the life of the entity is short (under 30 years) and the growth rate is close

to the discount rate. Some readers may want to skip this section, perhaps

noting the ¬nal equations, (A7-23) and (A7-24). Consider this section as

reference material.

Let™s assume a fractional interest in an entity, such as a limited part-

nership, with a life of 25 years that sells for every j 10 years. Thus,

2 sales80 of the frac-

after the initial hypothetical sale, there will be s

tional interest before dissolution of the entity. Let™s de¬ne n as the number

of years to the last sale before dissolution. We begin by repeating equa-

tions (A7-1) and (A7-2) as (A7-12) and (A7-13), with the difference that

the last incremental transaction cost occurs at n 20 years instead of

going on perpetually.

g)9

(1 g) (1

1

NPVTC

r)0.5 r)1.5 r)9.5

(1 (1 (1

g)10 g)19

(1 (1

(1 z)

r)10.5 r)19.5

(1 (1

g)20

(1

2

(1 z) (A7-12)

r)20.5

(1

g)10

1 g 1 g (1

NPVTC

r)1.5 r)10.5

1 r (1 (1

g)11 g)20

(1 (1

(1 z)

r)11.5 r)20.5

(1 (1

g)21

(1

2

(1 z) (A7-13)

r)21.5

(1

Subtracting equation (A7-13) from equation (A7-12), we get:

g)10

1 g (1

1

1 NPVTC

r)0.5 r)10.5

1 r (1 (1

g)10 g)20

(1 (1

(1 z)

r)10.5 r)20.5

(1 (1

g)20

(1

2

(1 z) (A7-14)

r)20.5

(1

Note that the ¬nal term ˜˜should have™™ a subtraction of (1 g) /

0.5

(1 r) , but that equals zero for g r. Therefore, we leave that term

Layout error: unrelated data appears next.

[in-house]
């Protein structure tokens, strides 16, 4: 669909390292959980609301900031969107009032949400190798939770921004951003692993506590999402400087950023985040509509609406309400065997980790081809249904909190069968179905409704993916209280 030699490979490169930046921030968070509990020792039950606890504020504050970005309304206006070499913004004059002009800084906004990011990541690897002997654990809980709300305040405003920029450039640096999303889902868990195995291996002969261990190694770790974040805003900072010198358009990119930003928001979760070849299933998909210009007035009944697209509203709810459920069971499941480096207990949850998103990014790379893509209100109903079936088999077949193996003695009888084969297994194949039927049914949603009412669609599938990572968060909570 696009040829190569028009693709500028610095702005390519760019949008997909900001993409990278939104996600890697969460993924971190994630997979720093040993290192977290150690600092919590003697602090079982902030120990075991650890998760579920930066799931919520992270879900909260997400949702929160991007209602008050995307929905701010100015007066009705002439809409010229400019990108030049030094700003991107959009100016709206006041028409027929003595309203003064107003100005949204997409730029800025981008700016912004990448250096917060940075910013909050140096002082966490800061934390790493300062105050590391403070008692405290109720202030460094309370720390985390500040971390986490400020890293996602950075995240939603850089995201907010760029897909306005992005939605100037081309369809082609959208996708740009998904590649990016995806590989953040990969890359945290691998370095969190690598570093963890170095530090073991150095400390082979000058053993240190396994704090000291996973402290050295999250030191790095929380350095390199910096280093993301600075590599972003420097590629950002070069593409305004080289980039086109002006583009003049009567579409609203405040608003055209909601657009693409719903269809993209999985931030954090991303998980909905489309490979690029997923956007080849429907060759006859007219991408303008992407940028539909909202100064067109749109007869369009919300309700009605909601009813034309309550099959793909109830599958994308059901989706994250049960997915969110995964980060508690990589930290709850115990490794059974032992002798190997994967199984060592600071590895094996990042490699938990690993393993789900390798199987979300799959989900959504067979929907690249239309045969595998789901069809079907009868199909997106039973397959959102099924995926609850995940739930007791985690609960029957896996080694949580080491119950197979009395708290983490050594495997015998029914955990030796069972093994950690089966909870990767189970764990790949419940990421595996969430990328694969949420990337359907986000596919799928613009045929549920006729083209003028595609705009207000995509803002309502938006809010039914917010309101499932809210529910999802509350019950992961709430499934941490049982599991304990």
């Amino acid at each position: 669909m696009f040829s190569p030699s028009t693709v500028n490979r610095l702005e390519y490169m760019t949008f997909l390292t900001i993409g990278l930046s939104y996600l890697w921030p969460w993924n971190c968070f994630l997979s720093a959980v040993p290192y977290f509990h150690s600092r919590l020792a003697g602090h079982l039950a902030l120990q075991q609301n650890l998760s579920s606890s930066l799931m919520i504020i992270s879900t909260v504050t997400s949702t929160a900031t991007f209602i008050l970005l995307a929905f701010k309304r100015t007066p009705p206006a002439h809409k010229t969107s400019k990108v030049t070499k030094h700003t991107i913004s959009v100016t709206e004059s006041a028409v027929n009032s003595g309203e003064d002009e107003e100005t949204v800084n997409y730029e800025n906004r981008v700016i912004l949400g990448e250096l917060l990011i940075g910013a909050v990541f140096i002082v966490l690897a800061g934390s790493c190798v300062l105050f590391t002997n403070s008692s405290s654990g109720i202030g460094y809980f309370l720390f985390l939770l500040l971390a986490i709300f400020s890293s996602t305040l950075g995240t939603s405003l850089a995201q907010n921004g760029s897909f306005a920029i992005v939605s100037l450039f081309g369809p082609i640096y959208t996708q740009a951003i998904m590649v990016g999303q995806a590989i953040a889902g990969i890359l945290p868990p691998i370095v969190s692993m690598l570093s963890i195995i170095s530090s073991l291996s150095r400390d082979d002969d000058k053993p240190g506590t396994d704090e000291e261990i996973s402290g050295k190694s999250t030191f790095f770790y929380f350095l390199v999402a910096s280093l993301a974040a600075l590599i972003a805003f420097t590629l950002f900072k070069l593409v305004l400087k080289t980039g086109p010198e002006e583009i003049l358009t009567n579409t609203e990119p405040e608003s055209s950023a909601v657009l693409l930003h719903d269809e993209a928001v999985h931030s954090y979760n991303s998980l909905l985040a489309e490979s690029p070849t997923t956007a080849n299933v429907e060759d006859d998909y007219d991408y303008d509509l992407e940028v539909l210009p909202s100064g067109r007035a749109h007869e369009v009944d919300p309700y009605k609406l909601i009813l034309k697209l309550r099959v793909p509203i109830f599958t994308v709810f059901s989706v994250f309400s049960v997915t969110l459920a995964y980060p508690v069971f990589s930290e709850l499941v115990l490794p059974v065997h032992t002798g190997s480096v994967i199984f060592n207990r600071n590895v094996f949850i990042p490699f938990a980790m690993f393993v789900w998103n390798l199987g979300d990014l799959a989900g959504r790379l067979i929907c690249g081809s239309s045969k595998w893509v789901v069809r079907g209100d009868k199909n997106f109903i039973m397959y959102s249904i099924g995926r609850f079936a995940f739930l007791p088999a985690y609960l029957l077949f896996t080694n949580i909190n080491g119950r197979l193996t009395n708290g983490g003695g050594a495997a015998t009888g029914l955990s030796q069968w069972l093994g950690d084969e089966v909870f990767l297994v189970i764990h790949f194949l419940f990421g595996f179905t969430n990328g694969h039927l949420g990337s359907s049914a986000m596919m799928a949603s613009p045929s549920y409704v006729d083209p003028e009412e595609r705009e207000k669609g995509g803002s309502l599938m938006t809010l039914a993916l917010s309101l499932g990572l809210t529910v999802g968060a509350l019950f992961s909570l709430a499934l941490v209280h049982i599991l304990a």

out. Again, the ¬rst term of the equation reduces to (r g)/(1 r). We

then multiply both sides by its inverse:

g)10

(1

1 r 1

NPVTC

r)0.5 r)10.5

r g (1 (1

g)10 g)20

(1 (1

(1 z)

r)10.5 r)20.5

(1 (1

g)20

(1

2

(1 z) (A7-15)

r)20.5

(1

80. It is important not to include the initial hypothetical sale in the computation of s.

PART 3 Adjusting for Control and Marketability

288

As before, we divide the ¬rst term on the right-hand side of the equation

by 1 r and multiply all terms inside the brackets by the same. This

has the same effect as reducing the exponents in the denominators by 0.5

years.

10

1 r 1 g

NPVTC 1

r g 1 r

10 20

1 g

1 g

(1 z)

1 r 1 r

20

1 g

2

(A7-16)

(1 z)

1 r

Letting y 1 z and x (1 g)/(1 r), equation (A7-16) becomes:

1 r

x10) y(x10 x20) y2x20]

NPVTC [(1 (A7-17)

r g

1 r

yx10 y2x20) (x10 yx20)]

NPVTC [(1 (A7-18)